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diplomatic (adj.)

1711, "pertaining to official or original documents, texts, or charters," from Modernl Latin diplomaticus (1680s), from diplomat-, stem of Latin diploma "a state letter of recommendation," given to persons travelling to the provinces, "a document drawn up by a magistrate," from Greek diploma "a licence, a chart," originally "paper folded double," from diploun "to double, fold over," from diploos "double" (see diplo-) + -oma, suffix forming neuter nouns and nouns that indicate result of verbal action (see -oma).

Meaning "pertaining to or of the nature of diplomacy; concerned with the management of international relations" is recorded by 1787, apparently a sense evolved in 18c. from the use of diplomaticus in Modern Latin titles of collections of international treaties, etc., in which the word referred to the "texts" but came to be felt as meaning "pertaining to international relations."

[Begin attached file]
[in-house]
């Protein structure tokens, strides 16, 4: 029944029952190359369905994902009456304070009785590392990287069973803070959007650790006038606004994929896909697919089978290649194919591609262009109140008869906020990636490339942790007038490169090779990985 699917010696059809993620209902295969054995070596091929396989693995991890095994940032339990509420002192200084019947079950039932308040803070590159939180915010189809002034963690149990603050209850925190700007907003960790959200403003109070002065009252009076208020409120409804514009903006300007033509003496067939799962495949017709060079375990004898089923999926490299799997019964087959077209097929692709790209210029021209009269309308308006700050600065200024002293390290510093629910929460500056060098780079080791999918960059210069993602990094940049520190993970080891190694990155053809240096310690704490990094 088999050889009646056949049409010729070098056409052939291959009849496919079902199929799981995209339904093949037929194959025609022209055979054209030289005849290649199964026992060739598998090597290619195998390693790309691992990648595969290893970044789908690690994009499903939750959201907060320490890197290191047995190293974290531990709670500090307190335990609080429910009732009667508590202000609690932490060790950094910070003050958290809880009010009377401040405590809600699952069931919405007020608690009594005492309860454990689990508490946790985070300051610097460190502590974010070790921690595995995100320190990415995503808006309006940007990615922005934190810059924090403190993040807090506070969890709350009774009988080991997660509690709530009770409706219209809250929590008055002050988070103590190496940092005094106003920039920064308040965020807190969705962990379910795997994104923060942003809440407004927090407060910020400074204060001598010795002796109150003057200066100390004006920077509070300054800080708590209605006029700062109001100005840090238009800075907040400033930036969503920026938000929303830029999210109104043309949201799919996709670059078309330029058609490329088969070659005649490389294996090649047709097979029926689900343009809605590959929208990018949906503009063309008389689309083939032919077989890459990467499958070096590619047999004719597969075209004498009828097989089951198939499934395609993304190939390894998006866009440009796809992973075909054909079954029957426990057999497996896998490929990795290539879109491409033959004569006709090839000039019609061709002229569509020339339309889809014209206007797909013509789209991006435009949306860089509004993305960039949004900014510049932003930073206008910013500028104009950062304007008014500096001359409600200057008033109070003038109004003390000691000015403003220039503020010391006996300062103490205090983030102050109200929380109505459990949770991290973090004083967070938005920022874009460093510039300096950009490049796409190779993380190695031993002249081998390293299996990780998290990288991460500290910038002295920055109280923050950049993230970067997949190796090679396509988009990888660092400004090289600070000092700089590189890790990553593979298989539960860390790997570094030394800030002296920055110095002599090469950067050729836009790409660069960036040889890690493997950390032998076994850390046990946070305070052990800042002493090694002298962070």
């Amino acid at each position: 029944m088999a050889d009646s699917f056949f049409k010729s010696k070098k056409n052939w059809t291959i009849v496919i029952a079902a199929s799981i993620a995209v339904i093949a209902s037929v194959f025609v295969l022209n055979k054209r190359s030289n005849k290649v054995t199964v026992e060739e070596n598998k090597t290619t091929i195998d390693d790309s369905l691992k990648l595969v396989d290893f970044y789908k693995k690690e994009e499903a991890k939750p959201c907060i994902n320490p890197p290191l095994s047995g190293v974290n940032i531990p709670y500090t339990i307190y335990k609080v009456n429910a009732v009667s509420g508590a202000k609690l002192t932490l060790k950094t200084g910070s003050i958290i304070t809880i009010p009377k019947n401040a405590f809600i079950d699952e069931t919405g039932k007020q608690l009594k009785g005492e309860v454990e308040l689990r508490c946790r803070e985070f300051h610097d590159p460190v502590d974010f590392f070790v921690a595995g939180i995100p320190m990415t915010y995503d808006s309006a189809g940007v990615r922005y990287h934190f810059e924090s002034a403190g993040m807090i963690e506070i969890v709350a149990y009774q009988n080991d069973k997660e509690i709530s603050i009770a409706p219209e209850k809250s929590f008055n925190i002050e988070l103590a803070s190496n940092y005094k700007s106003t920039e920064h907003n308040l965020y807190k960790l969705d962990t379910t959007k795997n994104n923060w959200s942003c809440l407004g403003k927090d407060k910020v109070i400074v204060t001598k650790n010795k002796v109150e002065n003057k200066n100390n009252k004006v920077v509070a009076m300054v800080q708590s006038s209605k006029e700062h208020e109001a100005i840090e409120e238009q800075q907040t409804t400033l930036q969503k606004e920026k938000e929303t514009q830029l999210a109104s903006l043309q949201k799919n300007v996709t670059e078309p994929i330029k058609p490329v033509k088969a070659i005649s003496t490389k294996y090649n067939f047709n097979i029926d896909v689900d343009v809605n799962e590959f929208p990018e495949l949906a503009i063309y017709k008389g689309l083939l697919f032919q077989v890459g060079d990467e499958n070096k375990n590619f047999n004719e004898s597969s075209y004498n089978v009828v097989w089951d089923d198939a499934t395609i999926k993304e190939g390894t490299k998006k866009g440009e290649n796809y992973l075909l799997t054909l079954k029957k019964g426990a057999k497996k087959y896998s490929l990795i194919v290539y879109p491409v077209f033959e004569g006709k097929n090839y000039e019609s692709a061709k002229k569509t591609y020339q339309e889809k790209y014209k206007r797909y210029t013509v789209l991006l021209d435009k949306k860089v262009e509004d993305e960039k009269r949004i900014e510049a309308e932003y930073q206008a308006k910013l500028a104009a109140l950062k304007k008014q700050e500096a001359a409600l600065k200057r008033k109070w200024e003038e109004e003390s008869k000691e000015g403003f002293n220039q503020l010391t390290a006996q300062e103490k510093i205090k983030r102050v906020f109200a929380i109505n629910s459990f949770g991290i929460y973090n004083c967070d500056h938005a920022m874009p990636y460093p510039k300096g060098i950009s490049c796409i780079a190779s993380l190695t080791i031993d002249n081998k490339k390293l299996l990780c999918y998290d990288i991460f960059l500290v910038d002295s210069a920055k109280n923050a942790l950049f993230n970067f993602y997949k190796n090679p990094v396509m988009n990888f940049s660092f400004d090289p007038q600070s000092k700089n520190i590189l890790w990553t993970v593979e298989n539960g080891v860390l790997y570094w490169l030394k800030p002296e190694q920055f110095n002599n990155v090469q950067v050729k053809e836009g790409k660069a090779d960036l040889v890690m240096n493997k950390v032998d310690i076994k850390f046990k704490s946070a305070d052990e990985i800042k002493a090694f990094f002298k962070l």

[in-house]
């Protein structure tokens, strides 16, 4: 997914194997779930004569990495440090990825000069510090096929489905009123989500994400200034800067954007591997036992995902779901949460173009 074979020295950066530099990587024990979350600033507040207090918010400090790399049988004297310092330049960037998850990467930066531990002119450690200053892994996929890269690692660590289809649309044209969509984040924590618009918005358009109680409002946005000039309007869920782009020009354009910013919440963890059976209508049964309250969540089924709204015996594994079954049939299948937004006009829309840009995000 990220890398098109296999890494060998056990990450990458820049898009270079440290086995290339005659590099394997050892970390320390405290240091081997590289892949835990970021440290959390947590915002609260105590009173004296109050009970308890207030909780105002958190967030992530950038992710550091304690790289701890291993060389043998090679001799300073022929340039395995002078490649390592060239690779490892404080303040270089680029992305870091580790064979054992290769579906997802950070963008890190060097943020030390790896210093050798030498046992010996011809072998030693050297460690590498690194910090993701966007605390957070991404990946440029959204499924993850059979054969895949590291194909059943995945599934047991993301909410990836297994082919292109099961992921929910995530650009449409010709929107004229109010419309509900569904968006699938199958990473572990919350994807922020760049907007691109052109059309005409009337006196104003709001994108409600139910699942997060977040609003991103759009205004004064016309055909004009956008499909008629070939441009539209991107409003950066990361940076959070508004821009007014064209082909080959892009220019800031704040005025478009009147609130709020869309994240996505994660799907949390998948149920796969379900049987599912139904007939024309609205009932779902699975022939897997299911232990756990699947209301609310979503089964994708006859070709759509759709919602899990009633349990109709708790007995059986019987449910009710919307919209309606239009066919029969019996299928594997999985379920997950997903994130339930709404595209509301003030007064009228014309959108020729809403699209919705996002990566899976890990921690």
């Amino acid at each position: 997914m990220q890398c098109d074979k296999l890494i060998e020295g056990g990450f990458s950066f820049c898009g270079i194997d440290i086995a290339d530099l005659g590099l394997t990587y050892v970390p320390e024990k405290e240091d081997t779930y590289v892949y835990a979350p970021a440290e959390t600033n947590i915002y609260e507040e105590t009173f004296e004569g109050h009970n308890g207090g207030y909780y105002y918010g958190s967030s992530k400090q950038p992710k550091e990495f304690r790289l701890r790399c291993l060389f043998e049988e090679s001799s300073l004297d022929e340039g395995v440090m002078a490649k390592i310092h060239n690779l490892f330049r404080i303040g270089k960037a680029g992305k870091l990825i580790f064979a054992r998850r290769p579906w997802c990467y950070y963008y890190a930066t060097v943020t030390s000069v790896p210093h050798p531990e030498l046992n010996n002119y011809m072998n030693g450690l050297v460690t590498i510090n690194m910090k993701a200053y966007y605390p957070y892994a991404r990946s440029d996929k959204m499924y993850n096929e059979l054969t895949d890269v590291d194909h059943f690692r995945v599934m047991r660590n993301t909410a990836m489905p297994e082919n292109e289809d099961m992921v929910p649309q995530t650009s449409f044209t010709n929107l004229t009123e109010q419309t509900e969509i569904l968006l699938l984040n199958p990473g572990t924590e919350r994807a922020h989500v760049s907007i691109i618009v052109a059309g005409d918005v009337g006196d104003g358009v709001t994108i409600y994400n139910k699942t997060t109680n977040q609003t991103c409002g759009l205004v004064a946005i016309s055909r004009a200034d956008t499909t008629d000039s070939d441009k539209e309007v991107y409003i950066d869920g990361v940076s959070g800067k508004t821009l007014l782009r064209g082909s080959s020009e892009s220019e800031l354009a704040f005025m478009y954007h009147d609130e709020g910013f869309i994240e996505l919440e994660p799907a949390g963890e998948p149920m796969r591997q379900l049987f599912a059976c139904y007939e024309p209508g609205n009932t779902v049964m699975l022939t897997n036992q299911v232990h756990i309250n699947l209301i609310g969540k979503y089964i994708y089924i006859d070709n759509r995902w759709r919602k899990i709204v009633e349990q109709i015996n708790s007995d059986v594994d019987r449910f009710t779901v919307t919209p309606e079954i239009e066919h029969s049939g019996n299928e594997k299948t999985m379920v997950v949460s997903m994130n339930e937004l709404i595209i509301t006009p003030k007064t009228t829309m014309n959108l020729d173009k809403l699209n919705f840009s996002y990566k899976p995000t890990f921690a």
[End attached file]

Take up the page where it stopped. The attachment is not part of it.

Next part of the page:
In the general sense of "tactful and adroit, skilled in negotiation or intercourse of any kind" it dates from 1826. Diplomatic immunity is attested by 1849. Related: Diplomatically.

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